Durham mayoral candidate Steven Williams held an informal town hall meeting with approximately 20 students Monday night.
Williams, who is a registered Republican, was invited to campus by the Duke College Republicans. During his remarks, Williams was often critical of incumbent Mayor Bill Bell, who he will face in the Nov. 3 general election. One of his sharpest critiques of Bell came when Williams was asked about the mayor’s handling of the Duke lacrosse case. Williams said Bell failed to keep the city united as false rape allegations were leveled against three members of the men’s team in March 2006.
“When you are in a position where you’re an introvert, and you are in a position where you are supposed to lead people, it’s not going to work,” Williams said. “[Bell] could have handled the situation much better. The issues in court, they can handle themselves, but in terms of the institutions, his job was to bring everyone together, and he didn’t do that.”
Williams’s criticism of Bell resonated with many in the room who felt the mayor has not always reached out to the Duke community.
“The fact that [Williams] is here so early in the campaign, whereas Bill Bell has not even responded to the same invitation we gave to Steven Williams shows that he is at least interested in getting students involved,” said junior Justin Robinette, chair of the Duke College Republicans. “The first step to getting us to volunteer out in the community is to come and ask us.”
Williams also criticized Bell for what he said was the mayor’s failure to substantially reduce crime during his eight-year tenure. Williams said his plan to reduce crime would be two-fold—increasing pay for police officers to ensure Durham was able to recruit the best candidates for the job and increasing funding for community centers that would keep high-risk youth out of trouble.
“You’ve got to get to the root of the problem,” he said. “We’ve taken the money away from the community centers and then put them on shoe-string budgets. We fuel the crimes and the gangs in the community when we throw them out onto the streets.”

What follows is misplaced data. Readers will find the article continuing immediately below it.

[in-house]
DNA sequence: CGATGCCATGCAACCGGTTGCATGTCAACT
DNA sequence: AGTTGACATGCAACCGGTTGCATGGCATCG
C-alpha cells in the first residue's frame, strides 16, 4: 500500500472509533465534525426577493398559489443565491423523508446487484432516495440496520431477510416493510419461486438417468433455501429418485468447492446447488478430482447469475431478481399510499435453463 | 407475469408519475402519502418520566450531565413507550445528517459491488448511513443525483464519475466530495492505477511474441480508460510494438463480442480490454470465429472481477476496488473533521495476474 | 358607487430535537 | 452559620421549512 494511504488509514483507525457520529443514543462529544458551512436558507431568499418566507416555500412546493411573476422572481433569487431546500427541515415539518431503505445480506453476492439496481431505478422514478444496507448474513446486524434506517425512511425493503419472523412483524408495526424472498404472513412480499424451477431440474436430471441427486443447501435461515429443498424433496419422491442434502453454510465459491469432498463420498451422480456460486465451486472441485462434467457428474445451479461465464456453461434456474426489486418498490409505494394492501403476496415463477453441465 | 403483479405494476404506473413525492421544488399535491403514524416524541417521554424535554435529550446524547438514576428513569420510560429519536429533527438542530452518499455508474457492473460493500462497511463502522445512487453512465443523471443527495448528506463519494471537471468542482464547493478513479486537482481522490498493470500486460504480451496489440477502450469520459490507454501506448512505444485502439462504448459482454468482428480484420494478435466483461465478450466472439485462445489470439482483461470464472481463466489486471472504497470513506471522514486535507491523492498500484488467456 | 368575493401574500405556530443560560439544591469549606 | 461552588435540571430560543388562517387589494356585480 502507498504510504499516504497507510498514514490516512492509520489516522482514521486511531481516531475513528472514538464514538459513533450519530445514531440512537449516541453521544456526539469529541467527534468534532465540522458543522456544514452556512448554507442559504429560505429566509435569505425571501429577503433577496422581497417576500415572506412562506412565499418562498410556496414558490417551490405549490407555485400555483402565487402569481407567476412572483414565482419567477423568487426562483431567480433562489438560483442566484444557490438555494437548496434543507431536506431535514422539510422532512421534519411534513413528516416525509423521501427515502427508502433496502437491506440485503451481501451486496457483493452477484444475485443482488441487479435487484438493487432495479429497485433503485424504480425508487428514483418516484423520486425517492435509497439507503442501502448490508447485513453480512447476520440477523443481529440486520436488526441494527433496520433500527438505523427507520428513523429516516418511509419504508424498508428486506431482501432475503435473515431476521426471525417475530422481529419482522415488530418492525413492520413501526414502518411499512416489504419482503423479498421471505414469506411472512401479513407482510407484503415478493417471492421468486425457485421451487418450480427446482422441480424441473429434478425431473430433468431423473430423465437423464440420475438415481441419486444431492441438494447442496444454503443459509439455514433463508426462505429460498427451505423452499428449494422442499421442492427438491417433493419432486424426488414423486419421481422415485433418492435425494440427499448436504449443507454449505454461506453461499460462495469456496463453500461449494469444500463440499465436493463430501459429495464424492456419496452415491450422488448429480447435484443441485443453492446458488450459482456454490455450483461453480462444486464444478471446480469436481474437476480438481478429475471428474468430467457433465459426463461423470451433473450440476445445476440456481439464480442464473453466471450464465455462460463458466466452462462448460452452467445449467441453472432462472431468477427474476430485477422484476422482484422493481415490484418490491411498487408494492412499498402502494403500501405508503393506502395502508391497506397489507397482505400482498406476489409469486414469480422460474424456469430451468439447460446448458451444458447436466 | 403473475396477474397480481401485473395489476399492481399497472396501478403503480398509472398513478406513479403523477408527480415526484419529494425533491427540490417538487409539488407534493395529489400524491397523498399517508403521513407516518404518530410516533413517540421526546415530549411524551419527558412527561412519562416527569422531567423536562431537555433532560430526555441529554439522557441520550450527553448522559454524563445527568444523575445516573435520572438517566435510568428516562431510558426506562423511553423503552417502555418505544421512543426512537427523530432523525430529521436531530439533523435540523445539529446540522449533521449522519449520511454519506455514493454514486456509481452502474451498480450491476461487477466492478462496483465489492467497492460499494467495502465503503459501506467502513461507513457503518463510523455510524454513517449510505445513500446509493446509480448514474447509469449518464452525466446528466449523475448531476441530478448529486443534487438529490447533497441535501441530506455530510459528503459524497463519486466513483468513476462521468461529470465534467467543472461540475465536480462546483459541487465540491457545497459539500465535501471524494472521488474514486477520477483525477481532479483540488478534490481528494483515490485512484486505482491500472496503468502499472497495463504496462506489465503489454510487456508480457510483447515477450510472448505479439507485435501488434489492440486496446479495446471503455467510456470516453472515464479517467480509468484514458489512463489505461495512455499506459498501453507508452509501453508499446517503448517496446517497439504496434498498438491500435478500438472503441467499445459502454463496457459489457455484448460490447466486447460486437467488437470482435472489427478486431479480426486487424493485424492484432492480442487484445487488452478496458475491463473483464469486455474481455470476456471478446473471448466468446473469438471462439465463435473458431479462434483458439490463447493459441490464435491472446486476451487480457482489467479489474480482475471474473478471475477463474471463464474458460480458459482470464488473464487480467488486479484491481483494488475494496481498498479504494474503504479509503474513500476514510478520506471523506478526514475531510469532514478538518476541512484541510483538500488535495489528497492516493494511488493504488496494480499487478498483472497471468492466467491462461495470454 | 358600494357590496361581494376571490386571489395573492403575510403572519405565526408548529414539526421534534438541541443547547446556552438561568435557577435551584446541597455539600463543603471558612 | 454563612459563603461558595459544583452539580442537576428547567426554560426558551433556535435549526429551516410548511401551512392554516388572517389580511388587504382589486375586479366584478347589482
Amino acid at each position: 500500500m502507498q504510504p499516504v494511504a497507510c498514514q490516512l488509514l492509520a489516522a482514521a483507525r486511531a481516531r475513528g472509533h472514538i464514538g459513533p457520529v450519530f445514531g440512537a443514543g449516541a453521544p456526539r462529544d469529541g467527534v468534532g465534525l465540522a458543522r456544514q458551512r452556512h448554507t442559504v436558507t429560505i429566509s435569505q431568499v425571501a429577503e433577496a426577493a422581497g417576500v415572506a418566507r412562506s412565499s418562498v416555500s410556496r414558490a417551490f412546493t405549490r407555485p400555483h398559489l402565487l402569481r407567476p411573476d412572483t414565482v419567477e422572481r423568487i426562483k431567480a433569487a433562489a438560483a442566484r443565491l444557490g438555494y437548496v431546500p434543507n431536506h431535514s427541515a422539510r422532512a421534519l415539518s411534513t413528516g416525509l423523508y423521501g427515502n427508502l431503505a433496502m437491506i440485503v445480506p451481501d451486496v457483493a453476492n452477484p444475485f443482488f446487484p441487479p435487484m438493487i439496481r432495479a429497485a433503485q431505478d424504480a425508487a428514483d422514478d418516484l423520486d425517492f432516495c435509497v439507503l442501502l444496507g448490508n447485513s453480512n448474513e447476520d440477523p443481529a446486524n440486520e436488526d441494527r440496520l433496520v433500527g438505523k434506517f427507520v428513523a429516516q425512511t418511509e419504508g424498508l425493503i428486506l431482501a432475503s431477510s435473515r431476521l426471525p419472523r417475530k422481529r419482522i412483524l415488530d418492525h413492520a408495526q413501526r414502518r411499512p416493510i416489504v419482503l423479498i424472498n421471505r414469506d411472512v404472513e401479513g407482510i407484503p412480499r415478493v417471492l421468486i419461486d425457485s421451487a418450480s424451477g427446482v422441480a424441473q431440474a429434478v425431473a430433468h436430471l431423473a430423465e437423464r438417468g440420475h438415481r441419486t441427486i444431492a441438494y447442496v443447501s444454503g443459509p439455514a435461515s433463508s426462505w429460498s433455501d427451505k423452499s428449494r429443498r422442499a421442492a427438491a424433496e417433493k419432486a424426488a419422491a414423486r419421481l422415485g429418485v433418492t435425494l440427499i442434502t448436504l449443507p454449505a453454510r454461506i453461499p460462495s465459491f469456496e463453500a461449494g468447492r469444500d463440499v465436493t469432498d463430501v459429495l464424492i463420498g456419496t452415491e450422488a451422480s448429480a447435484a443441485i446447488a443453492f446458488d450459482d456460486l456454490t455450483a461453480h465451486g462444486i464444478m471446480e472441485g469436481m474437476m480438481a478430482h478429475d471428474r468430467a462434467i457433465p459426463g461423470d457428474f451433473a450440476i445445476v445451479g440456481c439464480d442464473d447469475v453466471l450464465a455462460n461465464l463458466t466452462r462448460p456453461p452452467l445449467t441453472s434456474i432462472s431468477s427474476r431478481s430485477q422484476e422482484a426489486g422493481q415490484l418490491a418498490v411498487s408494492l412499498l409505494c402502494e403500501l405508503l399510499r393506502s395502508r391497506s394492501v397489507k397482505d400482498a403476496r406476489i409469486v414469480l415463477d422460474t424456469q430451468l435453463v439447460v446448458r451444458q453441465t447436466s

He noted that keeping Durham safe would also encourage more student involvement in the community. Instead of providing economic incentives, Williams said the city must attract students to put their energy and resources into community service.
Students who attended the event said Williams seemed to be both knowledgeable and honest, although they could not gauge his chances of victory come Nov. 3.
“It’s interesting that he is a Republican, but I don’t think he and his campaign manager are going to be overtly advertising the fact that he is a Republican,” said sophomore Charlie Sullivan. “I think it works to his advantage that it is a nonpartisan election.”
When questioned by a student as to how he would pay for some of his new projects and what items he would cut from the budget, Williams declined to give specifics.
“To know what I would cut I would have to be in the position to make the cuts, to know where the fluff is,” Williams said. “But what we do know is that there is a lot of fluff.”
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Another student asked Williams his thoughts on the tensions between students and residents in the Trinity Heights neighborhood off East Campus. Williams said that if he were a member of city council, he would oppose noise ordinances targeted at students who party off campus.
Williams added when pressed that ultimately, people who decide to make their home near a college campus should expect some noise when students partied.
“It’s almost like living on a golf course. Sooner or later, when you’re living down by the 16th hole, your house is going to be hit by a ball,” he said.